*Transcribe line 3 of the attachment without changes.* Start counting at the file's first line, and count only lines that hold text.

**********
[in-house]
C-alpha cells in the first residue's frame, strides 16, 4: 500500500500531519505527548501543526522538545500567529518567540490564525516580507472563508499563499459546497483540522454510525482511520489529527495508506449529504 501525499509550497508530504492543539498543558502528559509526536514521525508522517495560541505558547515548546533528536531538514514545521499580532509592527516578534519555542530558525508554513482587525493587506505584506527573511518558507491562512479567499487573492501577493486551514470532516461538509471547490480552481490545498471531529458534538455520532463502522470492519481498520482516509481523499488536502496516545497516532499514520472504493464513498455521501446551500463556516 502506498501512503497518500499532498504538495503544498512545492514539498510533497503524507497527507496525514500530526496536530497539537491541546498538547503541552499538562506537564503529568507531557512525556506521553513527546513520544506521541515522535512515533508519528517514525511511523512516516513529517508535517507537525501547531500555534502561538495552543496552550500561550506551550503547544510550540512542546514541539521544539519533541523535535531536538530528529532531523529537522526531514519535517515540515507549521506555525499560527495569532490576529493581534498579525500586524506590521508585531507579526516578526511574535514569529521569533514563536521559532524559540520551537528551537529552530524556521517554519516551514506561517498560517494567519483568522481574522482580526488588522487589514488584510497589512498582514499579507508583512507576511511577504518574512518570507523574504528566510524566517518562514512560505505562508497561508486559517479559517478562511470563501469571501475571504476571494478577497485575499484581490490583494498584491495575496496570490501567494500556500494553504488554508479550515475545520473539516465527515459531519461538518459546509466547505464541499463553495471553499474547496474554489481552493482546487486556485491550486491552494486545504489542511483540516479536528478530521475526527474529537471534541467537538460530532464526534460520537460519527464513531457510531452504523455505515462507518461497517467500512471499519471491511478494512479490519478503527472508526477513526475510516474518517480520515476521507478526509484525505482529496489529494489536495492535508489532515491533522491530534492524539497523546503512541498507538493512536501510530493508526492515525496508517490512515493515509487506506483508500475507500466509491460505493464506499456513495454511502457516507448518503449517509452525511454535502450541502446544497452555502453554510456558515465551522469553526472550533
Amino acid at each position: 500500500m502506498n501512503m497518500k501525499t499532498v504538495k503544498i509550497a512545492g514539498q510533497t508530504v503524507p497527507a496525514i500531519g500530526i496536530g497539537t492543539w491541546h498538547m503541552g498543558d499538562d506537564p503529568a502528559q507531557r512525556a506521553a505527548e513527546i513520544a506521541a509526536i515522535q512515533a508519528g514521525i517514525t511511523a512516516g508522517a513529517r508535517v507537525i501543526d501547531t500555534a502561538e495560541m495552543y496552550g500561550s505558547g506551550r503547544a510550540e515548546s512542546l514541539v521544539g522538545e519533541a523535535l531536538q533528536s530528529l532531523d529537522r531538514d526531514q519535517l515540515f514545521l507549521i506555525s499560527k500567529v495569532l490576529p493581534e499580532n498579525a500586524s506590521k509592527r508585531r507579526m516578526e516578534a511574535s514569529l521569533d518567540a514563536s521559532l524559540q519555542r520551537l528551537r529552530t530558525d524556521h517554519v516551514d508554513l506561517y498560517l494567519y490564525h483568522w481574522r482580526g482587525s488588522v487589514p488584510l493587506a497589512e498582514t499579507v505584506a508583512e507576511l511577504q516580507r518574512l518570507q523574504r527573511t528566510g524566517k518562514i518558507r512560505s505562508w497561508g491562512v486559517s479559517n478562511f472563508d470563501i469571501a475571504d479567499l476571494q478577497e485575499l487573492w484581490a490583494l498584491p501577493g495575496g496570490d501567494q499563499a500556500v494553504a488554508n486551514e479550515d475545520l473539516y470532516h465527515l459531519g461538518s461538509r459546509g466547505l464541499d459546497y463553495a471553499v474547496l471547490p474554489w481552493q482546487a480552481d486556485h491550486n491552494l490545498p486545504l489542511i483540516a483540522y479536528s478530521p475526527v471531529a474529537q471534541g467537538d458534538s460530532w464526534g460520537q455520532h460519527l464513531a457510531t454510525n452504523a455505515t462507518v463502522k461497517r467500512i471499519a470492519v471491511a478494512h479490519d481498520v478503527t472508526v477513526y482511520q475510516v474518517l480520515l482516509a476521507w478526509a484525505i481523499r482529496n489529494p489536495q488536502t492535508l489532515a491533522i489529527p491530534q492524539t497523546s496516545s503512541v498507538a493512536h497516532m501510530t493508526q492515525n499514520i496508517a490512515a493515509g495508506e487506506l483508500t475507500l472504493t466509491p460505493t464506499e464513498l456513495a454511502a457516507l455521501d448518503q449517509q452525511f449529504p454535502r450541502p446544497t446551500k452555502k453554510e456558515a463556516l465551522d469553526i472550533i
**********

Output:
Amino acid at each position: 500500500m502506498n501512503m497518500k501525499t499532498v504538495k503544498i509550497a512545492g514539498q510533497t508530504v503524507p497527507a496525514i500531519g500530526i496536530g497539537t492543539w491541546h498538547m503541552g498543558d499538562d506537564p503529568a502528559q507531557r512525556a506521553a505527548e513527546i513520544a506521541a509526536i515522535q512515533a508519528g514521525i517514525t511511523a512516516g508522517a513529517r508535517v507537525i501543526d501547531t500555534a502561538e495560541m495552543y496552550g500561550s505558547g506551550r503547544a510550540e515548546s512542546l514541539v521544539g522538545e519533541a523535535l531536538q533528536s530528529l532531523d529537522r531538514d526531514q519535517l515540515f514545521l507549521i506555525s499560527k500567529v495569532l490576529p493581534e499580532n498579525a500586524s506590521k509592527r508585531r507579526m516578526e516578534a511574535s514569529l521569533d518567540a514563536s521559532l524559540q519555542r520551537l528551537r529552530t530558525d524556521h517554519v516551514d508554513l506561517y498560517l494567519y490564525h483568522w481574522r482580526g482587525s488588522v487589514p488584510l493587506a497589512e498582514t499579507v505584506a508583512e507576511l511577504q516580507r518574512l518570507q523574504r527573511t528566510g524566517k518562514i518558507r512560505s505562508w497561508g491562512v486559517s479559517n478562511f472563508d470563501i469571501a475571504d479567499l476571494q478577497e485575499l487573492w484581490a490583494l498584491p501577493g495575496g496570490d501567494q499563499a500556500v494553504a488554508n486551514e479550515d475545520l473539516y470532516h465527515l459531519g461538518s461538509r459546509g466547505l464541499d459546497y463553495a471553499v474547496l471547490p474554489w481552493q482546487a480552481d486556485h491550486n491552494l490545498p486545504l489542511i483540516a483540522y479536528s478530521p475526527v471531529a474529537q471534541g467537538d458534538s460530532w464526534g460520537q455520532h460519527l464513531a457510531t454510525n452504523a455505515t462507518v463502522k461497517r467500512i471499519a470492519v471491511a478494512h479490519d481498520v478503527t472508526v477513526y482511520q475510516v474518517l480520515l482516509a476521507w478526509a484525505i481523499r482529496n489529494p489536495q488536502t492535508l489532515a491533522i489529527p491530534q492524539t497523546s496516545s503512541v498507538a493512536h497516532m501510530t493508526q492515525n499514520i496508517a490512515a493515509g495508506e487506506l483508500t475507500l472504493t466509491p460505493t464506499e464513498l456513495a454511502a457516507l455521501d448518503q449517509q452525511f449529504p454535502r450541502p446544497t446551500k452555502k453554510e456558515a463556516l465551522d469553526i472550533i